The CSDA paper, Social Networks of Author–Coauthor Relationships, was a follow up to the 2006 report to congress by Wegman, Said and Rice University professor David Scott. Both the Wegman report and Said et al claimed that the “entrepreunerial” style of co-authorship in paleoclimatology demonstrated lax peer review in the field, while the “mentor” style of an established professor collaborating with former students would be less problematic. All three of Wegman’s 2008 co-authors – Said, Walid Sharabati and John Rigsby – were former or current students
I first discovered apparent plagiarism in the Wegman report in December 2009. I later documented massive cut-and-paste in the social network analysis background sections of both the report and the CSDA paper in April 2010. At the time, I pointed out that both Wegman and Said had acknowledged federal funding from research offices associated with the Department of Defence and the National Institute of Health.
And I also noted that the paper had sailed through from submission to acceptance in a mere six days, suggesting that it had not been properly peer reviewed at all. That astonishing fact and the deeply flawed analysis belied the paper’s central premise; indeed, as John Mashey has noted, this is a prime example of self-refuting paper. …
By Dan Vergano, USA TODAY
15 May 2011
Evidence of plagiarism and complaints about the peer-review process have led a statistics journal to retract a federally funded study that condemned scientific support for global warming.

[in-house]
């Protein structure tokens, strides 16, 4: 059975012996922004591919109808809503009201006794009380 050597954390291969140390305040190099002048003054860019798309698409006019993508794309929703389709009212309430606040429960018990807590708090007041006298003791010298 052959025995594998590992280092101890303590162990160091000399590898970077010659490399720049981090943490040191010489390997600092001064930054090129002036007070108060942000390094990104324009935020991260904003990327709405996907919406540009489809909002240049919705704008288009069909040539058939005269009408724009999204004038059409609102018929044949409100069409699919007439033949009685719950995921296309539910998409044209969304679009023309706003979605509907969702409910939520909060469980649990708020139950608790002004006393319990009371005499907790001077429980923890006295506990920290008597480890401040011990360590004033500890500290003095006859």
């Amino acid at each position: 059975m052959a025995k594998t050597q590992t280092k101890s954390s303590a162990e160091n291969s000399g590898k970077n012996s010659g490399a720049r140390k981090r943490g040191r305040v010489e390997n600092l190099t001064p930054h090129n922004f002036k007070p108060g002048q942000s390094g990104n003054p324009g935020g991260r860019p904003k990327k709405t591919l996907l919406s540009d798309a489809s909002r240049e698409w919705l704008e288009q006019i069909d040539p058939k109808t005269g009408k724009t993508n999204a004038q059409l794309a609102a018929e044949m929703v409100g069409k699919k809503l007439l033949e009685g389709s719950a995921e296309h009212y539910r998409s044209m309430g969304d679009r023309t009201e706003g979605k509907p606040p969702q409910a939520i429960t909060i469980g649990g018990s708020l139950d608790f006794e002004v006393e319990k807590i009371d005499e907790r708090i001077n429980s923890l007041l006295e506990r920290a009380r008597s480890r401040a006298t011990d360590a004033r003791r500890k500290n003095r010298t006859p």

The study, which appeared in 2008 in the journal Computational Statistics and Data Analysis, was headed by statistician Edward Wegman of George Mason University in Fairfax, Va. Its analysis was an outgrowth of a controversial congressional report that Wegman headed in 2006. The "Wegman Report" suggested climate scientists colluded in their studies and questioned whether global warming was real. The report has since become a touchstone among climate change naysayers.
The journal publisher's legal team "has decided to retract the study," said CSDA journal editor Stanley Azen of the University of Southern California, following complaints of plagiarism. A November review by three plagiarism experts of the 2006 congressional report for USA TODAY also concluded that portions contained text from Wikipedia and textbooks. The journal study, co-authored by Wegman student Yasmin Said, detailed part of the congressional report's analysis. …
The congressional report, requested by global warming skeptic Rep. Joe Barton, R-Texas, and the study concluded that climate scientists favorably publish one another's work because of too-close collaboration. They suggested this led to the consensus that the Earth is warming. …
Computer scientist Ted Kirkpatrick of Canada's Simon Fraser University, filed a complaint with the journal after reading the climate science website Deep Climate, which first noted plagiarism in the Wegman Report in 2009. "There is something beyond ironic about a study of the conduct of science having ethics problems," Kirkpatrick says. …